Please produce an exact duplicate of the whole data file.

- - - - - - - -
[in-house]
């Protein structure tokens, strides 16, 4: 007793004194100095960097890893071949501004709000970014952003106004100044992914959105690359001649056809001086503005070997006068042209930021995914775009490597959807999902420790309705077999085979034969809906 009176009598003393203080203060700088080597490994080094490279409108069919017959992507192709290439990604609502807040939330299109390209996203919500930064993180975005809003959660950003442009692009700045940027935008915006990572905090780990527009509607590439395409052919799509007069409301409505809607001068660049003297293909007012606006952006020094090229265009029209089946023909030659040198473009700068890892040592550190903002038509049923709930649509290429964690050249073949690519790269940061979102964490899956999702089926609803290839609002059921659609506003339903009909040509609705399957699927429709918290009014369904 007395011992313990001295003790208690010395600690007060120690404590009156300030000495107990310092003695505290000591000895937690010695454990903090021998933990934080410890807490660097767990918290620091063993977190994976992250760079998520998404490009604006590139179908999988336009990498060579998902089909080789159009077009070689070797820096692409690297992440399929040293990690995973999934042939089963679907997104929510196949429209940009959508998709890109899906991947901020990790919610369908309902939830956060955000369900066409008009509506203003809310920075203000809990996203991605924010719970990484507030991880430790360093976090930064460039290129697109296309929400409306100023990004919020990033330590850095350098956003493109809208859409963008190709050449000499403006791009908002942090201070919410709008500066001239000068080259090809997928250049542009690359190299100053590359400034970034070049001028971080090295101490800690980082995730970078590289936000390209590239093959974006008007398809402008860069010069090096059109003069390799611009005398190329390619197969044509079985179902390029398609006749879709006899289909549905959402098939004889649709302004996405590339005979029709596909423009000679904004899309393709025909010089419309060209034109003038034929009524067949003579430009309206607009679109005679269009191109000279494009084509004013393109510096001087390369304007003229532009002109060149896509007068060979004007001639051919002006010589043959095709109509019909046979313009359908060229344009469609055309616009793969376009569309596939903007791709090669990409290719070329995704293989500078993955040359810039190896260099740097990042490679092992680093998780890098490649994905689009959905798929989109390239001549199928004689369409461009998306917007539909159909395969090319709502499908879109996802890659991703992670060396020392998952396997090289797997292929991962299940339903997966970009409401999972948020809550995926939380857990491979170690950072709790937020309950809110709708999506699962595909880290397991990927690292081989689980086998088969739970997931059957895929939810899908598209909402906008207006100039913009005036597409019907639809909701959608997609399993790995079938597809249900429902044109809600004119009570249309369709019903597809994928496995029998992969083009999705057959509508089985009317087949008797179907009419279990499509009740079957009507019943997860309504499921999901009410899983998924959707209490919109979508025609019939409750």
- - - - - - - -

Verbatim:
[in-house]
């Protein structure tokens, strides 16, 4: 007793004194100095960097890893071949501004709000970014952003106004100044992914959105690359001649056809001086503005070997006068042209930021995914775009490597959807999902420790309705077999085979034969809906 009176009598003393203080203060700088080597490994080094490279409108069919017959992507192709290439990604609502807040939330299109390209996203919500930064993180975005809003959660950003442009692009700045940027935008915006990572905090780990527009509607590439395409052919799509007069409301409505809607001068660049003297293909007012606006952006020094090229265009029209089946023909030659040198473009700068890892040592550190903002038509049923709930649509290429964690050249073949690519790269940061979102964490899956999702089926609803290839609002059921659609506003339903009909040509609705399957699927429709918290009014369904 007395011992313990001295003790208690010395600690007060120690404590009156300030000495107990310092003695505290000591000895937690010695454990903090021998933990934080410890807490660097767990918290620091063993977190994976992250760079998520998404490009604006590139179908999988336009990498060579998902089909080789159009077009070689070797820096692409690297992440399929040293990690995973999934042939089963679907997104929510196949429209940009959508998709890109899906991947901020990790919610369908309902939830956060955000369900066409008009509506203003809310920075203000809990996203991605924010719970990484507030991880430790360093976090930064460039290129697109296309929400409306100023990004919020990033330590850095350098956003493109809208859409963008190709050449000499403006791009908002942090201070919410709008500066001239000068080259090809997928250049542009690359190299100053590359400034970034070049001028971080090295101490800690980082995730970078590289936000390209590239093959974006008007398809402008860069010069090096059109003069390799611009005398190329390619197969044509079985179902390029398609006749879709006899289909549905959402098939004889649709302004996405590339005979029709596909423009000679904004899309393709025909010089419309060209034109003038034929009524067949003579430009309206607009679109005679269009191109000279494009084509004013393109510096001087390369304007003229532009002109060149896509007068060979004007001639051919002006010589043959095709109509019909046979313009359908060229344009469609055309616009793969376009569309596939903007791709090669990409290719070329995704293989500078993955040359810039190896260099740097990042490679092992680093998780890098490649994905689009959905798929989109390239001549199928004689369409461009998306917007539909159909395969090319709502499908879109996802890659991703992670060396020392998952396997090289797997292929991962299940339903997966970009409401999972948020809550995926939380857990491979170690950072709790937020309950809110709708999506699962595909880290397991990927690292081989689980086998088969739970997931059957895929939810899908598209909402906008207006100039913009005036597409019907639809909701959608997609399993790995079938597809249900429902044109809600004119009570249309369709019903597809994928496995029998992969083009999705057959509508089985009317087949008797179907009419279990499509009740079957009507019943997860309504499921999901009410899983998924959707209490919109979508025609019939409750």